Category Archives: The Bible

Our Beliefs Are Flawless. Or Is It That Our Beliefs Are Flawed?

If we claim to know the truth, that implies every other perspective is wrong

Our Beliefs Are Flawless. Or Is It That Our Beliefs Are Flawed?The book of Job is mostly dialogue between Job and his four “friends,” with God having the final word—as he should. The words of Job’s four friends aren’t much help. At one point in Zophar’s monologue he claims that Job said his beliefs are flawless and he is pure before God. No one stands pure before God, just as no one is flawless in what they believe.

However, today many people carry this same assumption about themselves: that their beliefs are flawless. Yes, we must seek truth in our pursuit of God, but we must hold it loosely. After all, we might be wrong.

Unfortunately, not many people see it this way. They see their viewpoints as unassailable and without fault. This implies that all other perspectives are in error. These other people are, therefore, wrong in what they believe.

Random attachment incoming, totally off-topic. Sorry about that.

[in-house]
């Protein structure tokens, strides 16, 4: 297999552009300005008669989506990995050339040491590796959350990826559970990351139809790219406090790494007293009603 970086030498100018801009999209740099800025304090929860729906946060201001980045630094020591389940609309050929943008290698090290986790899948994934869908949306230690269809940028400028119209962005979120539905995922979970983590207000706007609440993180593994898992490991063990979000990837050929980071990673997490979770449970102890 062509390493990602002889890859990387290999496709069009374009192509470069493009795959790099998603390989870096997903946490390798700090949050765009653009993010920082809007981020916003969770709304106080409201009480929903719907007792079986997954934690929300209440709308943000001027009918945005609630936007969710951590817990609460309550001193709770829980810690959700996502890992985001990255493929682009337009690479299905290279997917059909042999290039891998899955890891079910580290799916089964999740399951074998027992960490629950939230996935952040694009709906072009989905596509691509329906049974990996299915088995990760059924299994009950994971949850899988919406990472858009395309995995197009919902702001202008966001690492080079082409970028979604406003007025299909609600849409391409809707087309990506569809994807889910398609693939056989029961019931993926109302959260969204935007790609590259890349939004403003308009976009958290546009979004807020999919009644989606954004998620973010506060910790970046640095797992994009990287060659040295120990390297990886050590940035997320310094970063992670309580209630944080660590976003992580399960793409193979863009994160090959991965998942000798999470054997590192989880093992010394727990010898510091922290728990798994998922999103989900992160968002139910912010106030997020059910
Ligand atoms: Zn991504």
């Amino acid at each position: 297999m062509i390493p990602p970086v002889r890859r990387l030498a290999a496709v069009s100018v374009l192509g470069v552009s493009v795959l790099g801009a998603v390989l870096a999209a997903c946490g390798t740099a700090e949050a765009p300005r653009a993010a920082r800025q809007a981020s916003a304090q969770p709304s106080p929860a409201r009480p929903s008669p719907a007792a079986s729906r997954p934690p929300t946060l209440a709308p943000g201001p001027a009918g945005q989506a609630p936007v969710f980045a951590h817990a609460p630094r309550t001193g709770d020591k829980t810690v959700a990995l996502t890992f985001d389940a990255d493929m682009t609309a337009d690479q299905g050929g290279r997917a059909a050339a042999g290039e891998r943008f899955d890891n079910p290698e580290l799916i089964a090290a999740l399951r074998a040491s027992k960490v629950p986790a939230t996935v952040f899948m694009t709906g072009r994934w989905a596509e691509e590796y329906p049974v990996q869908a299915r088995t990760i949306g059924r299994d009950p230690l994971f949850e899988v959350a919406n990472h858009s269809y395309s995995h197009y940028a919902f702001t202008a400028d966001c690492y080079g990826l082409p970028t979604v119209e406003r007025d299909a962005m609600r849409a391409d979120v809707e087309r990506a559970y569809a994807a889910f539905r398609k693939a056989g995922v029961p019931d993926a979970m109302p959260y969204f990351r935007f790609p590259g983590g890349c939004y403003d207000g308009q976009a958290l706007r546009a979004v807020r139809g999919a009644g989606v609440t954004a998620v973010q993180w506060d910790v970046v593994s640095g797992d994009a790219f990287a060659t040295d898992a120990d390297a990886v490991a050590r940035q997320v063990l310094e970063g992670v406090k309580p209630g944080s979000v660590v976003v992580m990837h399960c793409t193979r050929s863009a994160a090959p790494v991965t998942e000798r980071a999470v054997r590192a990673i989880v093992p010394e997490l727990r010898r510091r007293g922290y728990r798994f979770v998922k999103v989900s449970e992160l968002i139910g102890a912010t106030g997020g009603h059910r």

When it comes to matters of faith, it seems no one stands in complete agreement with anyone else. Though some may hold views closely aligned with what others say, 100 percent harmony doesn’t happen. Or if it does, it doesn’t last long. Inevitably differences of opinion will occur.

That’s a huge factor as to why we have 43,000 denominations in our world today. When people disagree, they draw lines. They push away those with different beliefs, even those with slightly different views. No one’s beliefs are flawless, and that includes our own. Click To Tweet

Our Beliefs are Flawed

Yet no one’s beliefs are flawless, and that includes our own.

Instead of arrogantly assuming our beliefs are faultless, we should instead adopt the humble viewpoint that our beliefs are flawed: mine, yours, everyone’s. It’s as if we’re seeing through a mirror dimly (1 Corinthians 13:12). What we know now, what we think we know now, we see in part. And for now, that needs to be enough. Later, we’ll see in full, but that won’t occur while we’re on this planet. It will happen later.

For now we must humbly accept the reality that our theology is incomplete, that no matter how sincere, our beliefs are flawed.

[Read through the Old Testament of the Bible this year. Today’s reading is Job 11-12, and today’s post is on Job 11:4.]

Do Angels Fight for Us?